The 1 PM concert featured electronic and electroacoustic music. Per Bloland’s Thingvellir, for trumpet and amplified resonating piano, was the only piece that did not use pre-recorded sounds. Rob Alley, the performer, projected into a microphone which fed the resonating piano strings. The end result was an eerie and moody piece. The piano’s layer of harmony was akin to hearing chant sung in a huge cathedral. Cool piece.

Snow of Ages, by Chin-Chin Chen, explored the sound of three instruments: woodblock, gong, and windchimes. Each movement subjected one sound to a series of spatialized and fleeting gestures. There was very little manipulation of these sound objects, so the source of the sounds was always apparent.

Matthew Cureton’s Reposes of the Soul, a four-movement tape piece, sustained a lonely and introspective mood throughout each movement. The primary focus of the piece was timbral and gestural development and each movement took a slightly different spin on the source materials. The pieces were different from each other yet clearly connected to the whole.

Per Bloland was up again with The Wonderful Delight of Profound Ineptitude (winning the “Best Title” Award in my book). The opening sound world was highly synthesized and manipulated. Gradually the gestures transitioned into and out of recognizeable objects. All of the sounds used were highly kinetic and mobile and Per built these textures into lucious moments of cacophony. The work seemlessly journied into ambient neighborhood sounds and once again exploded into cacophony and an abrupt cadence. In a word: woo-hoo! (or is that two words?)

Memories Among Us by Timothy Miller was a brief work filled with sparkling energy. Two primary forces fought for supremecy. Eventually the swirling vorticees and incessent tappings decided to cohabitant the piece.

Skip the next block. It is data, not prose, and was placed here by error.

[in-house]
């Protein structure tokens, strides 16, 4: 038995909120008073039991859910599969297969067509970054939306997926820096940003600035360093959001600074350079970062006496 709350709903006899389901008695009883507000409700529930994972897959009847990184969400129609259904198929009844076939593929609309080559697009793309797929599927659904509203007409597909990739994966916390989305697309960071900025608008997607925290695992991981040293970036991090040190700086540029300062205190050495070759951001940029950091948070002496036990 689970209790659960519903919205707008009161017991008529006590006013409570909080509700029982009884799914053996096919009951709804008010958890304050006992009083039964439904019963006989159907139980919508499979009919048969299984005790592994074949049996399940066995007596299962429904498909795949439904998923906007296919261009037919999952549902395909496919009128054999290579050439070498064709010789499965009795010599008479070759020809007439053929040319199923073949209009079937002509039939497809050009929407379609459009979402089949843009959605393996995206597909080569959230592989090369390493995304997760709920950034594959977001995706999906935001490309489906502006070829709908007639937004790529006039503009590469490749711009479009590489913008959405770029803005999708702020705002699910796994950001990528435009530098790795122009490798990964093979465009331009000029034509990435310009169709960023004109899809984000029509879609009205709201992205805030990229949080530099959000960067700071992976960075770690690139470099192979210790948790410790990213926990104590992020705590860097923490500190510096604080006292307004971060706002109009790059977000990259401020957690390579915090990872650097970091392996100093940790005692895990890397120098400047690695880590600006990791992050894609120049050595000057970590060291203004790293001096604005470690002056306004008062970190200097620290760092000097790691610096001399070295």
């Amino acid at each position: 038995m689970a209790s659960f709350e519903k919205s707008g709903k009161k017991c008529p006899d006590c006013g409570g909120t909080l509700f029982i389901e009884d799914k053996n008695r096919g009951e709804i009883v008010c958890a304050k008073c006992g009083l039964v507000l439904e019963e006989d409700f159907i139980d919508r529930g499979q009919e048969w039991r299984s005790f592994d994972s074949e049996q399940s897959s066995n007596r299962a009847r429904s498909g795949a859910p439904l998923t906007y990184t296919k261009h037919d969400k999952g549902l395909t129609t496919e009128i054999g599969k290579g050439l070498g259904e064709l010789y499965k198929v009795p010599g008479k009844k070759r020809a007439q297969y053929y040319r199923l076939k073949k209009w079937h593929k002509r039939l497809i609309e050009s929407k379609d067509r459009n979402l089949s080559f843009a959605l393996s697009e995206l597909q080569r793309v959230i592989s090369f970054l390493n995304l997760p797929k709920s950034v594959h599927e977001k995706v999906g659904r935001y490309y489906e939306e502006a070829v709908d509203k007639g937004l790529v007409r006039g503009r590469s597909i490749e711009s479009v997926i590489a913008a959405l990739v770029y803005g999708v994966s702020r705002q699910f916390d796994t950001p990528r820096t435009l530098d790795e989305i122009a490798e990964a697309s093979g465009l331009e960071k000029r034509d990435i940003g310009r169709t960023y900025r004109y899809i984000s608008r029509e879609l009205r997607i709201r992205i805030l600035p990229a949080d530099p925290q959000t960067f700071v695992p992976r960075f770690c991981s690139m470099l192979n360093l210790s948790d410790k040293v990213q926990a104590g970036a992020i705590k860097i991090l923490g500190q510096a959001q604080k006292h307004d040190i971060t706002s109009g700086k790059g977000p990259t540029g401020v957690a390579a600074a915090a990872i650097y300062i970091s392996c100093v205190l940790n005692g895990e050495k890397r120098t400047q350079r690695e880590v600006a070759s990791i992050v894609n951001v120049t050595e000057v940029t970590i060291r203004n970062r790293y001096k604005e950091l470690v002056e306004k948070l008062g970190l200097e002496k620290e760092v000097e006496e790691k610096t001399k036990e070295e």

Mark Snyder’s Horse “dropped the funk bomb” on the SCI crowd. The rumbles and squeaks of manipulated rocking horse sounds made a great counterpoint to the bass sax’s long sweeping lines. A great groove emerged in the recorded part and the bass sax quickly intercepted and joined in. A fun piece that invigorates my desire to write for bass sax! Put a bass sax with Stuart Hinds’ overtone singing and we’d have a musical force that could, well, it would be pretty cool.

The finale of the concert was Douglas O’Grady’s Canticle. This tighty focused piece manipulated vocal and vocal-like timbres until a full-fledged independent line soared above punctuating sweeps in the accompaning texture. Hearing the vocal line descend into gutteral sounds was a delight. A great piece on a wonderfully engaging concert!

A Review of Concert 8 from SCI Region 7 -- 2004
submitted by Jay C. Batzner

I’d like to thank Lee Hartmann for reviewing last night’s concert. If I had to review my own piece, Pioneer X, the purple prose would have been painfully prolific (nice alliteration!).

Now that I’ve done a few reviews, I’d like to shake things up a bit. I wrote a few reviews post-concert and one during the concert. I have a lot of time on my hands this morning, so I’ve decided to write this review pre-concert. We’ll see if I’m accurate (or if anyone notices).

Kidding! Just pulling your legs, there.

The ASU Ringers, a handbell choir, played two pieces this morning: Allen Brings’ Two Strains and Memphis-based composer Brandon Goff’s Felipé does Handbells. Two Strains was a simple, diatonic piece in two movements: “Elegiac” and “Jubilant.” These charming pieces went straight to the emotional cores contained in their titles. “Jubilant” ended with a joyful major chord, vibrantly rung throughout the whole group. Special kudos go to the Ringers’ bass-bell player and his “baseball bat” grip for the final note of the piece. Felipé was a tango-esque gem that used a lot of special techniques (mallets, dry strokes, etc.). The ASU Ringers were clearly enjoying themselves in this piece.

Next up was Ken Metz’s Songs from Mother Goose. These seven songs were well-handled by baritone Bill Higgins and pianist Jeri-Mae Astolfi. Each song featured the prominent vocal line by maintaining a sparse piano texture. These plain settings drew me into the texts and highlighted the texts’ abstract meanings. Mother Goose poetry is so bizarre and, on the surface, seemingly meaningless. I’m now inspired to seek out the meanings behind these texts!